people's questions & comments

I get questions from both ends.....there's the homeschooling/unschooling questions and then there's the adoption questions. It's not that I mind, I love talking to people about the choices we've made. Most people are genuinely interested. But there are those people who just want to give their opinion without having any experiences to back them up. And then there are the ones that only want to tell me their horror stories.

I'm just going to post about the homeschooling/unschooling questions/comments for now and I'll get to the adoption questions (oh boy will I get to that!!) another time.

My favorite one was from a mother of two children, that were former classmates of my kids. Last summer I saw her a few days before school finished and she said , to my kids, how happy they must be that school was ending (if school is so great why is everybody so thrilled when it's over?). They reminded her that they don't go to school (my middle daughter loves to tell people that she's 'to cool for school' LOL). Then she asked me if we take a break for the summer. I told her that my kids are learning all the time and that I couldn't stop them if I tried. As they walked away I heard her tell her daughter "Wow, they have to do school work all year!!". *sigh* Some people just don't get it.

I still get the socialization question, although not as often. I think as more people realise it's a myth, that question is becoming less and less asked. Maybe I should print out what I
blogged about here and just hand it to them the next time I'm asked.

I read a post from a member named Judy at one of my unschooling groups that I'd like to share part of here.

".....I finally experienced the "what about socialization" question(much laughter ensued here as my 11yo is the most social party organizing child they all know) , along with "well, you make them learn something everyday don't you? You're not just letting them hang out around the swimming pool all day are you?" and then the topper......"how will they learn to stand in line and deal with all of those other
frustrations that we have to deal with in real life?" I almost laughed out loud....by living real life, of course!

I tried to reply a bit, but could tell that when I didn't cave and had reasonable and rational answers that posed a different perspective on living life and learning, these people weren't really interested in hearing in depth answers and having their beliefs challenged. All of them were expressing disappointment with the school systems they had their children in and that is how we got onto the subject of home
schooling in the first place. I felt sorry for them. They seemed trapped in the mindset that they can't do it. Someone even brought up that I couldn't possibly be qualified to teach all the subjects because I'm not an expert on them all. My husband and I had a good laugh as we reminded them that the elementary teachers that they leave their children with are probably less qualified than we are as they are certainly not experts on the subjects they teach, most of them don't even have children themselves or much life experience!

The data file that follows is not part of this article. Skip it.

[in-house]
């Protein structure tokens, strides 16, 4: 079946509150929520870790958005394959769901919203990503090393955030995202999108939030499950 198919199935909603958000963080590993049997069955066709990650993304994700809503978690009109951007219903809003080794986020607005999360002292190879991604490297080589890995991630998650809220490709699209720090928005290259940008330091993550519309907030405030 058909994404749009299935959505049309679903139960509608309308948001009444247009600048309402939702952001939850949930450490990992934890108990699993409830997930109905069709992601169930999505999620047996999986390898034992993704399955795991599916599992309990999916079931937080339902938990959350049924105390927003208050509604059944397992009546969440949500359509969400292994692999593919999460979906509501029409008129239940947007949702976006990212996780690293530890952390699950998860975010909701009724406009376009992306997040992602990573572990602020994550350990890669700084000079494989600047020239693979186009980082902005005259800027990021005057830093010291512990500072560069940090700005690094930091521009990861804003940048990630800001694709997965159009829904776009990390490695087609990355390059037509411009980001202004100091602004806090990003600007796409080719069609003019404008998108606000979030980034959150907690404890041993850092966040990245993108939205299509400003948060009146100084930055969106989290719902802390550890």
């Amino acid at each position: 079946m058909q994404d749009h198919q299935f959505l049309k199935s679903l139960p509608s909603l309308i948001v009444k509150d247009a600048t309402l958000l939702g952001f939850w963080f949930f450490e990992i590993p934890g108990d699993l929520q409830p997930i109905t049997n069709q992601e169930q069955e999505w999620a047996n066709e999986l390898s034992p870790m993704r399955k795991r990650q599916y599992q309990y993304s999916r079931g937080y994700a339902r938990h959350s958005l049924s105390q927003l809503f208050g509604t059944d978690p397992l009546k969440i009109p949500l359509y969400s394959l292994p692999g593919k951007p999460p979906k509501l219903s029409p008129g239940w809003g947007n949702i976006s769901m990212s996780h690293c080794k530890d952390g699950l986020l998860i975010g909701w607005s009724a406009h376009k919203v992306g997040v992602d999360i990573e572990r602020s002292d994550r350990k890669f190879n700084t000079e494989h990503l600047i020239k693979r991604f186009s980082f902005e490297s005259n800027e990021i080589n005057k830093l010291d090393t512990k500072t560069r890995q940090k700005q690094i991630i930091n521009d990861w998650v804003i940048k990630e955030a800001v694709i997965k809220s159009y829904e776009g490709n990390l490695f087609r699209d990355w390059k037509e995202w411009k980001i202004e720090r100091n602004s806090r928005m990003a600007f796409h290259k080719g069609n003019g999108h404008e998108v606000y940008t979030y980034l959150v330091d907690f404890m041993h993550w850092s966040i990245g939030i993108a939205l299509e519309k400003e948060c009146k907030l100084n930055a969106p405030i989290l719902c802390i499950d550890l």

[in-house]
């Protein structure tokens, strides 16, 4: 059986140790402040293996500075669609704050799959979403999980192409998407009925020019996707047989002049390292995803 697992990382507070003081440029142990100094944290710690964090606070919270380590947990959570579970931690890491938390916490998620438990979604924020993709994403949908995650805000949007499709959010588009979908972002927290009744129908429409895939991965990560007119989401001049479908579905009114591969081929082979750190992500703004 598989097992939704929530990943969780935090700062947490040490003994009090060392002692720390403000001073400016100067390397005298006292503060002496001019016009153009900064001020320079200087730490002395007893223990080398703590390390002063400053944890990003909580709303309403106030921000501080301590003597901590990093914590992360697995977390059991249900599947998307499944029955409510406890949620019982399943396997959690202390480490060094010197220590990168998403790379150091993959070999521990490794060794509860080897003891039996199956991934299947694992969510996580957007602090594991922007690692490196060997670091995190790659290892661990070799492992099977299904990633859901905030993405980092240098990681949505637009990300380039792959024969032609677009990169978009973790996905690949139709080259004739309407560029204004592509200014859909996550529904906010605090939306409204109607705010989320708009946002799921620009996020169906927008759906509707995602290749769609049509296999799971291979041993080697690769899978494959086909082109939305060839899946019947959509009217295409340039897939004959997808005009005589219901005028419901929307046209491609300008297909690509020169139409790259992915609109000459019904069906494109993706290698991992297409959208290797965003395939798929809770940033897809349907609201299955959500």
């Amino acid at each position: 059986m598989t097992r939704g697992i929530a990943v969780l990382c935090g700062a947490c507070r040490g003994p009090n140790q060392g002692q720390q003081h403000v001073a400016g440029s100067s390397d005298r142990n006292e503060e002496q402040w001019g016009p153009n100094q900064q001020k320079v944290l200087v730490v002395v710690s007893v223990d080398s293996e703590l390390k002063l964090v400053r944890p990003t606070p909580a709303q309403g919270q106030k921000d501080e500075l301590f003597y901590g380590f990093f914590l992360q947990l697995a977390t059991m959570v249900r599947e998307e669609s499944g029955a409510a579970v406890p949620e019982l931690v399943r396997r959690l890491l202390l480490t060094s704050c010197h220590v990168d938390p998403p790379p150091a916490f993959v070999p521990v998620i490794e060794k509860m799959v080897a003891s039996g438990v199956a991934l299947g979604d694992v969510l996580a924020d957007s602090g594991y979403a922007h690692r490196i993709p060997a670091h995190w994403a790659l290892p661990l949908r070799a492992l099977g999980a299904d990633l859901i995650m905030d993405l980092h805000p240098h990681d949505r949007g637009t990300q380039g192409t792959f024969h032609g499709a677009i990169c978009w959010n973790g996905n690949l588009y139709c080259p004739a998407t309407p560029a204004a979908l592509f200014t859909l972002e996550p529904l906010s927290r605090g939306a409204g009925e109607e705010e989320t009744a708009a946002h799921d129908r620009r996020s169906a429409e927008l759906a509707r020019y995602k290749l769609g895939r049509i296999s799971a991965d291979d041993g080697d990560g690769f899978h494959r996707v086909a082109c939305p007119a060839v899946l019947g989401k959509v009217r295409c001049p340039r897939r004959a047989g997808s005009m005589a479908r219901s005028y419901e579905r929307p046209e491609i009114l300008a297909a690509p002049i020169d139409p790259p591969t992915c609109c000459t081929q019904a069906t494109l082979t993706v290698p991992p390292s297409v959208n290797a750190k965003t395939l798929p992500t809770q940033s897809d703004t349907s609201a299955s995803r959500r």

When I reminded them that I'm just there to help them learn how to
learn and support them and be a resource, they were dumbfounded. I could see them wondering, how is she possibly going to fill them with all that information that they would get in school. I went on to remind them that they and I learn things all the time without being taught or forced to learn by someone. That no one chases them around telling them, you better learn how to do this or that. That they do it
because they are interested.
It was amazing to watch some of them start to think a bit and then shut themselves down with some of the questions listed above and go back to a more comfortable place. This exchange was good because it started with all of them expressing dissatisfaction with the educational system, then taking a brief look at our lifestyle and method and, if only for a nano second, opening to a different possibility or way of doing things."

Most people are very supportive of our homeschooling and I enjoy answering their questions. It's the ones that can't understand how my daughter will learn how to count money without being in school, that I can do without.

My kids & I have had several conversations on how they can answer these questions themselves. I feel it's important for them to be able to discuss and conversate about our lifestyle choices and I want them to feel comfortable doing so. My husband suggested, to our seven year old, that when people ask her why she's not in school, to tell them she dropped out. LOL That's not quite what I had in mind, but it's a start.

And for the record, she learned how to count money by earing, saving and spending her own money. She learned unit pricing by shopping with my husband and how to spot a bargin by shopping with me. She's bought herself a camera (a very cool Disney Princess one) and a walkman with her own money. She gets money every month from us and she recently negotiated a raise with me.

Next question!

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